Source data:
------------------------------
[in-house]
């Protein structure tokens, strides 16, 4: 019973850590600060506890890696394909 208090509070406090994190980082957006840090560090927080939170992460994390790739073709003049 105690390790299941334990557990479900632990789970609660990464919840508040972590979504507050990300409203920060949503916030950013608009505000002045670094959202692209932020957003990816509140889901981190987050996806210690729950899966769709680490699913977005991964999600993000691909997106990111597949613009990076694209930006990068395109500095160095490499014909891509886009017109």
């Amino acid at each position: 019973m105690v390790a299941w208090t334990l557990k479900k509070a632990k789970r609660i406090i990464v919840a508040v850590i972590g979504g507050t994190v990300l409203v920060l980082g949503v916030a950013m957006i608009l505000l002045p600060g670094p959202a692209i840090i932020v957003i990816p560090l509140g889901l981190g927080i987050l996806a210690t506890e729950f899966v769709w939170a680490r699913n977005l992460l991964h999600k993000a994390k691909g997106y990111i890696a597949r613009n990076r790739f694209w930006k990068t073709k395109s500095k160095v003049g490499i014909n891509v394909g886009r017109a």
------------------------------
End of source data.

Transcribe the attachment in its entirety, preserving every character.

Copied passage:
[in-house]
């Protein structure tokens, strides 16, 4: 019973850590600060506890890696394909 208090509070406090994190980082957006840090560090927080939170992460994390790739073709003049 105690390790299941334990557990479900632990789970609660990464919840508040972590979504507050990300409203920060949503916030950013608009505000002045670094959202692209932020957003990816509140889901981190987050996806210690729950899966769709680490699913977005991964999600993000691909997106990111597949613009990076694209930006990068395109500095160095490499014909891509886009017109």
């Amino acid at each position: 019973m105690v390790a299941w208090t334990l557990k479900k509070a632990k789970r609660i406090i990464v919840a508040v850590i972590g979504g507050t994190v990300l409203v920060l980082g949503v916030a950013m957006i608009l505000l002045p600060g670094p959202a692209i840090i932020v957003i990816p560090l509140g889901l981190g927080i987050l996806a210690t506890e729950f899966v769709w939170a680490r699913n977005l992460l991964h999600k993000a994390k691909g997106y990111i890696a597949r613009n990076r790739f694209w930006k990068t073709k395109s500095k160095v003049g490499i014909n891509v394909g886009r017109a």